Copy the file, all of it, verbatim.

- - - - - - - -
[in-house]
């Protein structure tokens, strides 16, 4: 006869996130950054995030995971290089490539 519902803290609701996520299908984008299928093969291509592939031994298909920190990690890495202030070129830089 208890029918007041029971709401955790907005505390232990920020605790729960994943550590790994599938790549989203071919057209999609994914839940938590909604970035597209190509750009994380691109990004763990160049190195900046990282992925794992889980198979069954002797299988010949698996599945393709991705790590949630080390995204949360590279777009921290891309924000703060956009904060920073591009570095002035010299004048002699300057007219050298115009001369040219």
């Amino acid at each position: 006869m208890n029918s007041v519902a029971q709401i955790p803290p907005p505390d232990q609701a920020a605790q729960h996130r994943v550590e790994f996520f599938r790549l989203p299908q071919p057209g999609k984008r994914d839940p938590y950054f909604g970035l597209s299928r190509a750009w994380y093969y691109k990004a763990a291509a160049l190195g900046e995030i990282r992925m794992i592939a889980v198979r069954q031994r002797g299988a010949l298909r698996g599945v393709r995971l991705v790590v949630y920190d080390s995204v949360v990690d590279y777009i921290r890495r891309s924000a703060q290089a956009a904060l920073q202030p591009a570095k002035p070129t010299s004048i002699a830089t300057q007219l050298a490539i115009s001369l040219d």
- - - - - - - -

[in-house]
């Protein structure tokens, strides 16, 4: 006869996130950054995030995971290089490539 519902803290609701996520299908984008299928093969291509592939031994298909920190990690890495202030070129830089 208890029918007041029971709401955790907005505390232990920020605790729960994943550590790994599938790549989203071919057209999609994914839940938590909604970035597209190509750009994380691109990004763990160049190195900046990282992925794992889980198979069954002797299988010949698996599945393709991705790590949630080390995204949360590279777009921290891309924000703060956009904060920073591009570095002035010299004048002699300057007219050298115009001369040219």
């Amino acid at each position: 006869m208890n029918s007041v519902a029971q709401i955790p803290p907005p505390d232990q609701a920020a605790q729960h996130r994943v550590e790994f996520f599938r790549l989203p299908q071919p057209g999609k984008r994914d839940p938590y950054f909604g970035l597209s299928r190509a750009w994380y093969y691109k990004a763990a291509a160049l190195g900046e995030i990282r992925m794992i592939a889980v198979r069954q031994r002797g299988a010949l298909r698996g599945v393709r995971l991705v790590v949630y920190d080390s995204v949360v990690d590279y777009i921290r890495r891309s924000a703060q290089a956009a904060l920073q202030p591009a570095k002035p070129t010299s004048i002699a830089t300057q007219l050298a490539i115009s001369l040219d």